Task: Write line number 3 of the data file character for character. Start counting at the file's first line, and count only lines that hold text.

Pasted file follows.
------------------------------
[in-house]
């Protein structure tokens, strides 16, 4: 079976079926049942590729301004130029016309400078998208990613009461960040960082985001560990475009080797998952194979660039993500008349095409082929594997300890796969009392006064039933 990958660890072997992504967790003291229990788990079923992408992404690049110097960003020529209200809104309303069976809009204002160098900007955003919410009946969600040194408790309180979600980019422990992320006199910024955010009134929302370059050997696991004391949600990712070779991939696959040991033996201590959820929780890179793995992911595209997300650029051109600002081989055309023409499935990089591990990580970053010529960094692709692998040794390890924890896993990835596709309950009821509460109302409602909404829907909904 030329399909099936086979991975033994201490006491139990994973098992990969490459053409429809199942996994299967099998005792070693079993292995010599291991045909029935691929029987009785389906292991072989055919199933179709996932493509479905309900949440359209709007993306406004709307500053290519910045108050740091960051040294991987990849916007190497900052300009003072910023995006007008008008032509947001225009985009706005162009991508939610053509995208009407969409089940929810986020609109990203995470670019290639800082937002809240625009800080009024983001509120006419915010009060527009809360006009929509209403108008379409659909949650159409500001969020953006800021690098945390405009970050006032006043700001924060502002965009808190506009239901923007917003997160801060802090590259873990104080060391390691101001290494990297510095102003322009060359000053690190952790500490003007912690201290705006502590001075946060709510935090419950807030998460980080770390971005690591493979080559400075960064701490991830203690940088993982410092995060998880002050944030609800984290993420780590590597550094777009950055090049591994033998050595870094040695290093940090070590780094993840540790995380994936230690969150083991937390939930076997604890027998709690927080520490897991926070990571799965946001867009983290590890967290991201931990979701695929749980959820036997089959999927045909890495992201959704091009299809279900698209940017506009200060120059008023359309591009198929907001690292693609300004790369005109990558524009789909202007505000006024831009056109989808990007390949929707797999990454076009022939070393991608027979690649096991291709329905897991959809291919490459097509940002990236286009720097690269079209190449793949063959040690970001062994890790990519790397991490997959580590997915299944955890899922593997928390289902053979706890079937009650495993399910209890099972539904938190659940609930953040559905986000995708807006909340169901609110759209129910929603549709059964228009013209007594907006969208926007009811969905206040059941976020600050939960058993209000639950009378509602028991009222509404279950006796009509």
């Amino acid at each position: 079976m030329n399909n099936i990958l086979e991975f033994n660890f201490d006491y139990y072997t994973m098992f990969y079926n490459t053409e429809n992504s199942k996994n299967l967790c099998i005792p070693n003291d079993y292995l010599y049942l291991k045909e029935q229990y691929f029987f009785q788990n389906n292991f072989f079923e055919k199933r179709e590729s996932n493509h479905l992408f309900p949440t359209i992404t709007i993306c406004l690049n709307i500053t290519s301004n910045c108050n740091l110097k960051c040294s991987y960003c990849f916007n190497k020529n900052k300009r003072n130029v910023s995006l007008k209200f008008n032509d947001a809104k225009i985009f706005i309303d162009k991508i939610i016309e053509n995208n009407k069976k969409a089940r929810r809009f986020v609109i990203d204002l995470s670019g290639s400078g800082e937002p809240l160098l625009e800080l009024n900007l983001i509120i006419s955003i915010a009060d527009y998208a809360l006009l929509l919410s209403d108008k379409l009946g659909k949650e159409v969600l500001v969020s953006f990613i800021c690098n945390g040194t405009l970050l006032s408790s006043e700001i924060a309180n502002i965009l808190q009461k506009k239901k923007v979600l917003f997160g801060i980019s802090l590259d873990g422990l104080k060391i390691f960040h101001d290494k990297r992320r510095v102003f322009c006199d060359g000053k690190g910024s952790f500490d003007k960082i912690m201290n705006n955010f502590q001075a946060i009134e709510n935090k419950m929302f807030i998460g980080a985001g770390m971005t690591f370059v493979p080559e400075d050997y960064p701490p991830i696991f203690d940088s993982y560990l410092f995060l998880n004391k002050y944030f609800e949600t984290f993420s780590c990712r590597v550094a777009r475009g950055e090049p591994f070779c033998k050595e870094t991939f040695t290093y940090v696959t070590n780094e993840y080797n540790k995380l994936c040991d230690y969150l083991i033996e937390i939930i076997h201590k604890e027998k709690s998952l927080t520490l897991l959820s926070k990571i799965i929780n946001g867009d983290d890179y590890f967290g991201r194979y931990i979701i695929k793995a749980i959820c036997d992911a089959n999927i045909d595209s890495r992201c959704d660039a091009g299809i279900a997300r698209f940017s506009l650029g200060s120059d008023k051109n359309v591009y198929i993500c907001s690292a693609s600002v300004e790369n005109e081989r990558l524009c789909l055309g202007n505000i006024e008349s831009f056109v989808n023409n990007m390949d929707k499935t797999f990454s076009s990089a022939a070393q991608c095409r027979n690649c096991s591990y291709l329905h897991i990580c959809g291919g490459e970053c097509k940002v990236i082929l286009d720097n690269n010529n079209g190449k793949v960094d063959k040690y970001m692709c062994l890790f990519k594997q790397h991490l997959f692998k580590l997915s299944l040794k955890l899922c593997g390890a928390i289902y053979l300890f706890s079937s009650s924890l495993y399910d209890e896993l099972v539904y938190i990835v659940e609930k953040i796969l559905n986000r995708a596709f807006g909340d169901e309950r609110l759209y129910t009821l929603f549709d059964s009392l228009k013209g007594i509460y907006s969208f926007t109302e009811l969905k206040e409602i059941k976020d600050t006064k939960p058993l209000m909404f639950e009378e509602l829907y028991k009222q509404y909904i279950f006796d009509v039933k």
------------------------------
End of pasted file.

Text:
């Amino acid at each position: 079976m030329n399909n099936i990958l086979e991975f033994n660890f201490d006491y139990y072997t994973m098992f990969y079926n490459t053409e429809n992504s199942k996994n299967l967790c099998i005792p070693n003291d079993y292995l010599y049942l291991k045909e029935q229990y691929f029987f009785q788990n389906n292991f072989f079923e055919k199933r179709e590729s996932n493509h479905l992408f309900p949440t359209i992404t709007i993306c406004l690049n709307i500053t290519s301004n910045c108050n740091l110097k960051c040294s991987y960003c990849f916007n190497k020529n900052k300009r003072n130029v910023s995006l007008k209200f008008n032509d947001a809104k225009i985009f706005i309303d162009k991508i939610i016309e053509n995208n009407k069976k969409a089940r929810r809009f986020v609109i990203d204002l995470s670019g290639s400078g800082e937002p809240l160098l625009e800080l009024n900007l983001i509120i006419s955003i915010a009060d527009y998208a809360l006009l929509l919410s209403d108008k379409l009946g659909k949650e159409v969600l500001v969020s953006f990613i800021c690098n945390g040194t405009l970050l006032s408790s006043e700001i924060a309180n502002i965009l808190q009461k506009k239901k923007v979600l917003f997160g801060i980019s802090l590259d873990g422990l104080k060391i390691f960040h101001d290494k990297r992320r510095v102003f322009c006199d060359g000053k690190g910024s952790f500490d003007k960082i912690m201290n705006n955010f502590q001075a946060i009134e709510n935090k419950m929302f807030i998460g980080a985001g770390m971005t690591f370059v493979p080559e400075d050997y960064p701490p991830i696991f203690d940088s993982y560990l410092f995060l998880n004391k002050y944030f609800e949600t984290f993420s780590c990712r590597v550094a777009r475009g950055e090049p591994f070779c033998k050595e870094t991939f040695t290093y940090v696959t070590n780094e993840y080797n540790k995380l994936c040991d230690y969150l083991i033996e937390i939930i076997h201590k604890e027998k709690s998952l927080t520490l897991l959820s926070k990571i799965i929780n946001g867009d983290d890179y590890f967290g991201r194979y931990i979701i695929k793995a749980i959820c036997d992911a089959n999927i045909d595209s890495r992201c959704d660039a091009g299809i279900a997300r698209f940017s506009l650029g200060s120059d008023k051109n359309v591009y198929i993500c907001s690292a693609s600002v300004e790369n005109e081989r990558l524009c789909l055309g202007n505000i006024e008349s831009f056109v989808n023409n990007m390949d929707k499935t797999f990454s076009s990089a022939a070393q991608c095409r027979n690649c096991s591990y291709l329905h897991i990580c959809g291919g490459e970053c097509k940002v990236i082929l286009d720097n690269n010529n079209g190449k793949v960094d063959k040690y970001m692709c062994l890790f990519k594997q790397h991490l997959f692998k580590l997915s299944l040794k955890l899922c593997g390890a928390i289902y053979l300890f706890s079937s009650s924890l495993y399910d209890e896993l099972v539904y938190i990835v659940e609930k953040i796969l559905n986000r995708a596709f807006g909340d169901e309950r609110l759209y129910t009821l929603f549709d059964s009392l228009k013209g007594i509460y907006s969208f926007t109302e009811l969905k206040e409602i059941k976020d600050t006064k939960p058993l209000m909404f639950e009378e509602l829907y028991k009222q509404y909904i279950f006796d009509v039933k």